38) Denial – I must have someone who is willing to accept blame and see fault in their own actions.

39) Workaholic – I must have someone who does not put work above all else in their life.

40) Lazy – I must have someone who does not spend excessive time sleeping or resting.

41) Worrier – I must have someone who keeps things in perspective and does not worry too much.

42) Intolerance – I must have someone who is not self-righteous.

43) Victim Mentality – I must have someone who does not see themself as a victim.

44) Grudges – I must have someone who easily forgives others.

45) Mean Spirited – I must have someone who is kind to others.

46) Petty – I must have someone who not constantly focused on perfection.

47) Boorishness – I must have someone who is not inclined toward vulgar or disrespectful behavior.

48) Physique – I must have someone who respects and maintains their body.
   49) Gambling, Drugs, Alcohol – I must have someone who does not engage in or overuse these vices
       and who does not have other addictions.

   50) Intruding Family/Friends – I must have someone who is able to appropriately control intrusions by
       family members and friends.


   1) Autonomy – I must have a partner who will give me space to be my own person.

   2) Family Life – I must have a partner who is committed to marriage, home, and family.

   3) Shared Interests – I must have someone who is willing to share interests and passions.

   4) Style and Appearance – I must have someone who cares about the way they look and dress and has a
      sense of personal style.

   5) Shared Politics – I must have someone who has political beliefs which are the same or similar to my

   6) Spirit of Volunteerism – I must have a partner who shares my willingness to volunteer and support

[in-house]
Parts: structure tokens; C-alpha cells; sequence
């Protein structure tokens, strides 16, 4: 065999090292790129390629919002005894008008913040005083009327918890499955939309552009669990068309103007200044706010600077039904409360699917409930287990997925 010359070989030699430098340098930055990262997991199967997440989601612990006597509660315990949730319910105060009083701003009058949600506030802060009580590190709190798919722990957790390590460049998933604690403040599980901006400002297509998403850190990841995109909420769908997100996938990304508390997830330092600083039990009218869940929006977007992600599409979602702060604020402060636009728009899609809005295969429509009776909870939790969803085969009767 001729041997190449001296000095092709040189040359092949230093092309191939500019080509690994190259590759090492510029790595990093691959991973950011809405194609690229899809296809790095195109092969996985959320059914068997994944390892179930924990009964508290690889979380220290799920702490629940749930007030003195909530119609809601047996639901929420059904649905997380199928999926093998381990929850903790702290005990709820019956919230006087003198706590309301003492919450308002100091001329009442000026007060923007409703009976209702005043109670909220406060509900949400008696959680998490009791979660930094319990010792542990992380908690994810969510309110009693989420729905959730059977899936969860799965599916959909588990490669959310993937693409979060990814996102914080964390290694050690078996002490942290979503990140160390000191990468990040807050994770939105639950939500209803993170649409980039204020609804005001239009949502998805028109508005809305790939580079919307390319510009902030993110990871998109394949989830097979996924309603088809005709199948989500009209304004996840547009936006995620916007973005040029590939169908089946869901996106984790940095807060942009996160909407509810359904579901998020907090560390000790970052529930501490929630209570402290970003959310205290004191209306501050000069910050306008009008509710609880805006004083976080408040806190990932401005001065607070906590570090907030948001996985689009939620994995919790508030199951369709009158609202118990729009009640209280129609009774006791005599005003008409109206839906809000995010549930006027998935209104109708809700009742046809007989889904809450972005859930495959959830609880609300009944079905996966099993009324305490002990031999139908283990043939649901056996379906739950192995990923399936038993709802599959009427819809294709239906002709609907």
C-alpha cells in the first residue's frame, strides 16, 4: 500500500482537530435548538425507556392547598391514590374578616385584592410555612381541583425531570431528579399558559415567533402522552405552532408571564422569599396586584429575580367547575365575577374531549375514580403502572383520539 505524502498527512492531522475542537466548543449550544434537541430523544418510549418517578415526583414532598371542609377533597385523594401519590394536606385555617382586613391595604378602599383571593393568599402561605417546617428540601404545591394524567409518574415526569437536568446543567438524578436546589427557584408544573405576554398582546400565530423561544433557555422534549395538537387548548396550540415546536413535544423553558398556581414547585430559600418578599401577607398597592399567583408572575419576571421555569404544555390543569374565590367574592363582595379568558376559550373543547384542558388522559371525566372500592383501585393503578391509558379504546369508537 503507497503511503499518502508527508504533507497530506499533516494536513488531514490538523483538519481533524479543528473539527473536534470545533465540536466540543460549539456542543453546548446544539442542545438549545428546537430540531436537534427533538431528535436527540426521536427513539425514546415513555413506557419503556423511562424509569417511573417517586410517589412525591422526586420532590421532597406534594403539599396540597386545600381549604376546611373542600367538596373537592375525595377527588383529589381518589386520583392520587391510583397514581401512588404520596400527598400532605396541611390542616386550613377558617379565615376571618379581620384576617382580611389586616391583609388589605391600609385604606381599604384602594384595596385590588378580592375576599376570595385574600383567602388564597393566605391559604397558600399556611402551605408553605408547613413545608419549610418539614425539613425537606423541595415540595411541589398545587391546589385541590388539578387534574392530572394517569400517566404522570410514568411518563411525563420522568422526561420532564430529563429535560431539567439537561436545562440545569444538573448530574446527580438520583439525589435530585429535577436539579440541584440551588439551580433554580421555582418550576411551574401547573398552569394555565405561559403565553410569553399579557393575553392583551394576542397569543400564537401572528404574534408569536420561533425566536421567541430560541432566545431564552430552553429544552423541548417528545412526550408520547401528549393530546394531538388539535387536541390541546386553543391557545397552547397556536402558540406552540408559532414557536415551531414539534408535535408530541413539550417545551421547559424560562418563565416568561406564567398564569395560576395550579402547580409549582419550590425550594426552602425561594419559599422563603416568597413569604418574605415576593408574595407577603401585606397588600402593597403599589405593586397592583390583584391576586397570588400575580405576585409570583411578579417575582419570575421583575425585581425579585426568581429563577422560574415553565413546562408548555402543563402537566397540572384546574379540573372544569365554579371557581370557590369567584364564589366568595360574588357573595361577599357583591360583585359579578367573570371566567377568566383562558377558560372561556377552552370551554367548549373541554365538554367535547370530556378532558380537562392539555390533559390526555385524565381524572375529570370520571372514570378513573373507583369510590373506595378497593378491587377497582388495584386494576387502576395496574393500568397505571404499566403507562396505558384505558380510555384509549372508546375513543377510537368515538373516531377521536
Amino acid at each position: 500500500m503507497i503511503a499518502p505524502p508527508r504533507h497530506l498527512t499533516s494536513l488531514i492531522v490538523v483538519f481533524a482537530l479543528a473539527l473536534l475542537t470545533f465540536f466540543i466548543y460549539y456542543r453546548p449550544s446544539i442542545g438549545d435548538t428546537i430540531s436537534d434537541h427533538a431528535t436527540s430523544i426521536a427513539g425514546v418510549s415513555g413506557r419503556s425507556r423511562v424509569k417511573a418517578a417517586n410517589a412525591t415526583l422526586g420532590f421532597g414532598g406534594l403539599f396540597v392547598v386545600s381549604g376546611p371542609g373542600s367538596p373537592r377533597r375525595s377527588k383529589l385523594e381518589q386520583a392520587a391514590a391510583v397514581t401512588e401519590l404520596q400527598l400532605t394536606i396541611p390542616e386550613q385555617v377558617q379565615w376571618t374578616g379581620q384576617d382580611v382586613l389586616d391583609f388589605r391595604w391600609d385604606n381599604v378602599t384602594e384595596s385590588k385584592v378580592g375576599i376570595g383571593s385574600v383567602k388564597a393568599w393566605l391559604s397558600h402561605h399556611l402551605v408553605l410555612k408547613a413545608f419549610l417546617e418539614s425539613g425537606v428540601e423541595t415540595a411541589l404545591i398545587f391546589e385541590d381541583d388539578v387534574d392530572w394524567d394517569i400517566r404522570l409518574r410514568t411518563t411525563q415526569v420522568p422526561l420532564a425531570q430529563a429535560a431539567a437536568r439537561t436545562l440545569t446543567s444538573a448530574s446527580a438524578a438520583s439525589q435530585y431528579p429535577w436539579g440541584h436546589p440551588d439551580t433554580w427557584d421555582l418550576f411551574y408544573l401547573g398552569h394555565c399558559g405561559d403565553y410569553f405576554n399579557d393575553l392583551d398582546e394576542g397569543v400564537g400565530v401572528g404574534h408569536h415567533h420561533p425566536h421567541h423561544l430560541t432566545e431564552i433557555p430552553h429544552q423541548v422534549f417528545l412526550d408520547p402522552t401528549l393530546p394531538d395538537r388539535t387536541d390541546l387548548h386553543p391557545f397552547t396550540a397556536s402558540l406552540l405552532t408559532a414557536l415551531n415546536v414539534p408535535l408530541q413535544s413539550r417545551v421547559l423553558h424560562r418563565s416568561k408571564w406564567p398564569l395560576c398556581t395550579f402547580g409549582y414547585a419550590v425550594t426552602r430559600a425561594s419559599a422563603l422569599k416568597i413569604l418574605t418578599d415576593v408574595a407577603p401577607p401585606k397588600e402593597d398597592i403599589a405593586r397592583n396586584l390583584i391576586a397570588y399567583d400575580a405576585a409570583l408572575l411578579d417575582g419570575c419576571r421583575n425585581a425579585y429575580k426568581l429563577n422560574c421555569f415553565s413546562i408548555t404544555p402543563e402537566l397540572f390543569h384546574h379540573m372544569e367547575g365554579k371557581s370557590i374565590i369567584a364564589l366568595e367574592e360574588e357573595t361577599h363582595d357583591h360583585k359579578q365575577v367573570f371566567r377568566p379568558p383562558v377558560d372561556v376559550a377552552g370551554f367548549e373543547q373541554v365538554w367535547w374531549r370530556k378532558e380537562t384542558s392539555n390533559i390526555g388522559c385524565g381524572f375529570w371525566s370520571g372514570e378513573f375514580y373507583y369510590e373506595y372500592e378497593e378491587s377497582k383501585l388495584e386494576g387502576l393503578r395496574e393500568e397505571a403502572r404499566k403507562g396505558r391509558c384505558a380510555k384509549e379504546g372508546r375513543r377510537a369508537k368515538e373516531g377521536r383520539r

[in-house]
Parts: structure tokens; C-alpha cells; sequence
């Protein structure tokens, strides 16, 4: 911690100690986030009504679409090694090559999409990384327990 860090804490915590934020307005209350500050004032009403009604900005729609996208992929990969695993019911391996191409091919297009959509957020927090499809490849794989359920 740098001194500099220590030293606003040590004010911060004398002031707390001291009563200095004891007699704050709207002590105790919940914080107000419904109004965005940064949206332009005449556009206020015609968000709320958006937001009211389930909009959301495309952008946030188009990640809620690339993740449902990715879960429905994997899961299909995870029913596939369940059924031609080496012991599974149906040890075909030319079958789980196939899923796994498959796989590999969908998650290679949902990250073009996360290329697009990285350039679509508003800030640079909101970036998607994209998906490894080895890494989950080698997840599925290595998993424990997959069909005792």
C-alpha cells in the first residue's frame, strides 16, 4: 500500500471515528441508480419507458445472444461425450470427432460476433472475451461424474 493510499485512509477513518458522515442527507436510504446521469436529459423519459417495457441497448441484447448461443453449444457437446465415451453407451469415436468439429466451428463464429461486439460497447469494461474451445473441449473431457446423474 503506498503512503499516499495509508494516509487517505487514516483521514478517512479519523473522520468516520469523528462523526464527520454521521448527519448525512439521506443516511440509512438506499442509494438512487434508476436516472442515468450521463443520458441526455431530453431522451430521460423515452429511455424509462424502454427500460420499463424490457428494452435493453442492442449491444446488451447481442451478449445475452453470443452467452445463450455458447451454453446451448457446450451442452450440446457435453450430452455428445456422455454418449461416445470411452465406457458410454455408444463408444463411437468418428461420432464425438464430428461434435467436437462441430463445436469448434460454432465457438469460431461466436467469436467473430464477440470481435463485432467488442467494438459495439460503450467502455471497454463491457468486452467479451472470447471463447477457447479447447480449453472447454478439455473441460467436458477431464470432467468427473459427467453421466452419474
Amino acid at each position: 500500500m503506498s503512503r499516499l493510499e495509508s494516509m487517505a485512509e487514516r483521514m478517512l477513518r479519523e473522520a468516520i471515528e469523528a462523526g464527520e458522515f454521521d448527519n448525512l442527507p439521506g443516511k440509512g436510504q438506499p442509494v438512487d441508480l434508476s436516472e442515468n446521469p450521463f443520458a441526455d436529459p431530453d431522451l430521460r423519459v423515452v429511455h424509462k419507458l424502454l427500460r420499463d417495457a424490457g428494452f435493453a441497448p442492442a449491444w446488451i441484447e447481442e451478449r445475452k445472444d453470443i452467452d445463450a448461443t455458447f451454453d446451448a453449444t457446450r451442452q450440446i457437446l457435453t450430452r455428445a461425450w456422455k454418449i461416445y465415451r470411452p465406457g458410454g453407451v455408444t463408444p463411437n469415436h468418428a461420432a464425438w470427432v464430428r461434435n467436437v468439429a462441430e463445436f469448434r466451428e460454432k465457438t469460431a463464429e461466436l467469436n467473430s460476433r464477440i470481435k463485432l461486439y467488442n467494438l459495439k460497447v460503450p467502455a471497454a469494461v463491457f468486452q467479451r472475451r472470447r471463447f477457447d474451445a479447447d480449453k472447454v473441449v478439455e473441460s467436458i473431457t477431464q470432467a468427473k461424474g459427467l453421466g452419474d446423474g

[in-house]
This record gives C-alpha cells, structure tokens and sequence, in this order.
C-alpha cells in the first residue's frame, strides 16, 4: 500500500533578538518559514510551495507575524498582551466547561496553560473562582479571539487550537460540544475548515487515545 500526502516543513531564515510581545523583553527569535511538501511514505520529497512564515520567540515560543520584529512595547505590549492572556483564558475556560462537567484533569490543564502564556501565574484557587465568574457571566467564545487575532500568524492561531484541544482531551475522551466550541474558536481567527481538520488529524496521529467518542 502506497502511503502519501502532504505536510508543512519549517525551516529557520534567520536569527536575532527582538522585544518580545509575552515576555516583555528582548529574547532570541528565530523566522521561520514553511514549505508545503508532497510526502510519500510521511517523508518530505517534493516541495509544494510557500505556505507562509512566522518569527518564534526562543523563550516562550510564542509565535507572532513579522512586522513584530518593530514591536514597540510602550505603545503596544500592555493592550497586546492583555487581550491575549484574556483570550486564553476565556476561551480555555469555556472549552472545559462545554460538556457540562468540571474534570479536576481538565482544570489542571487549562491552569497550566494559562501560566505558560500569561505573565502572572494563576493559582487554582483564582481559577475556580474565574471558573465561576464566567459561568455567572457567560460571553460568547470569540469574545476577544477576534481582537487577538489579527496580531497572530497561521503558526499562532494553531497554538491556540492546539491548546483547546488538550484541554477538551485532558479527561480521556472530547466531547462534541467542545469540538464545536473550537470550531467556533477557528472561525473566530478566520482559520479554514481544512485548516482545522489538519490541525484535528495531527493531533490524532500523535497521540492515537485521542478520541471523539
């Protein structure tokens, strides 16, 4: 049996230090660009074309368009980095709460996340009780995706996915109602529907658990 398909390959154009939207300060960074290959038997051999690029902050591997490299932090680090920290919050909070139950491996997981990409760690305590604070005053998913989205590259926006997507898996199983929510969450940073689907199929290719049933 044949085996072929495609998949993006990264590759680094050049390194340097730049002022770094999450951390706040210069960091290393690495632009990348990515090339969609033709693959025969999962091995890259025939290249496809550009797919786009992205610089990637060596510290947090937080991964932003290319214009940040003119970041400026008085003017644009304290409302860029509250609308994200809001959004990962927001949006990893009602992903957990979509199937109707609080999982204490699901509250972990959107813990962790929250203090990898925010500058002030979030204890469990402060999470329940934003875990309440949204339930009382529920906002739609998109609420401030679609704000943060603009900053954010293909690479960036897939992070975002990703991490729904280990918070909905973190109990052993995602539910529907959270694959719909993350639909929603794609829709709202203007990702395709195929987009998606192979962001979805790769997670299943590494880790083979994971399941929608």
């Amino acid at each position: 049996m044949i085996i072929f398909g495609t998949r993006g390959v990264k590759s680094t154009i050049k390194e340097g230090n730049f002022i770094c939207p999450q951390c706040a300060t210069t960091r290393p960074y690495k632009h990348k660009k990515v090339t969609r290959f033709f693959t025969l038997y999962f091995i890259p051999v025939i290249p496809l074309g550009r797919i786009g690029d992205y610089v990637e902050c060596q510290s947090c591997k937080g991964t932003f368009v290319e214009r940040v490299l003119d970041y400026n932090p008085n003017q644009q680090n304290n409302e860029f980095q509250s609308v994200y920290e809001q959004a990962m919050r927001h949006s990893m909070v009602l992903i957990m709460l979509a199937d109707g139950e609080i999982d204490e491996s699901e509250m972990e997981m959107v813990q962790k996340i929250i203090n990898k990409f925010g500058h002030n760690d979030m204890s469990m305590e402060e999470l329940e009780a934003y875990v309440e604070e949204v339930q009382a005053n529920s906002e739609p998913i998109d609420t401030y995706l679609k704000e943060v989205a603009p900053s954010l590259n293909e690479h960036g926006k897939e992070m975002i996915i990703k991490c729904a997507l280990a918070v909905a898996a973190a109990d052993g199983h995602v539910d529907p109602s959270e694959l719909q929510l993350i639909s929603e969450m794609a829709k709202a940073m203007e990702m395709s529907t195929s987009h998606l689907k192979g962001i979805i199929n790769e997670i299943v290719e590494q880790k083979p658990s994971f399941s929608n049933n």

community and/or social causes.

   7) Children – I must have someone who shares my desire for family and my feelings toward children.

   8) Parenting Style – I must have someone who shares my views about how to raise children.

   9) Parent Care – I must have someone who is willing to help me take care of my parents, now or when
      the time comes.

   10) Staying In – I must have a partner who enjoys staying together and having quiet evenings alone or
       with close friends.

   11) Sociability – I must have a partner who loves to socialize with different people.

   12) Spirituality – I must have someone with a similar deep commitment to spirituality, who shares my

   13) Religious Practice – My partner must be committed to being an active member of my church.

   14) Spiritual Acceptance – My partner must accept and respect my spiritual beliefs.

   15) Responsible – My partner must be financially responsible.

   16) Ambition – I must have a partner who shares my desire to achieve financial and/or career goals.

   17) Relaxed – I must have a partner who is able to not stress about money and focus on the important
       parts of life.

   18) Abstinent – I must have a partner who has saved himself/herself sexually for marriage.

   19) Traditional – I must have someone who has similar sexual needs.
20) Sexually Knowledgeable – I must have someone who is mature and is able to express himself/herself

21) Passionate – I must have someone who is willing to explore our sexual desires with passion and

22) Punctuality – I must have someone who respects others people’s time.

23) Flirts – I must have someone who relates to the opposite sex in an appropriate manner.

24) Racist – I must have someone who respects and honors people of all races.

25) Hypocrite – I must have someone who does not hold a double standard for their actions and those of
    other people.

26) Gossip – I must have someone who does not engage in inappropriate conversation about other

27) Judgmental – I must have someone who does not have a critical, fault finding attitude.

28) Pornography – I must have someone who does not engage in pornography.

29) Arrogant – I must have someone who is not obnoxious or cocky.

30) Extremely Shy – I must have someone who is open and willing to share and engage.

31) Fidelity – I must have someone who is willing to make a life-long commitment to me.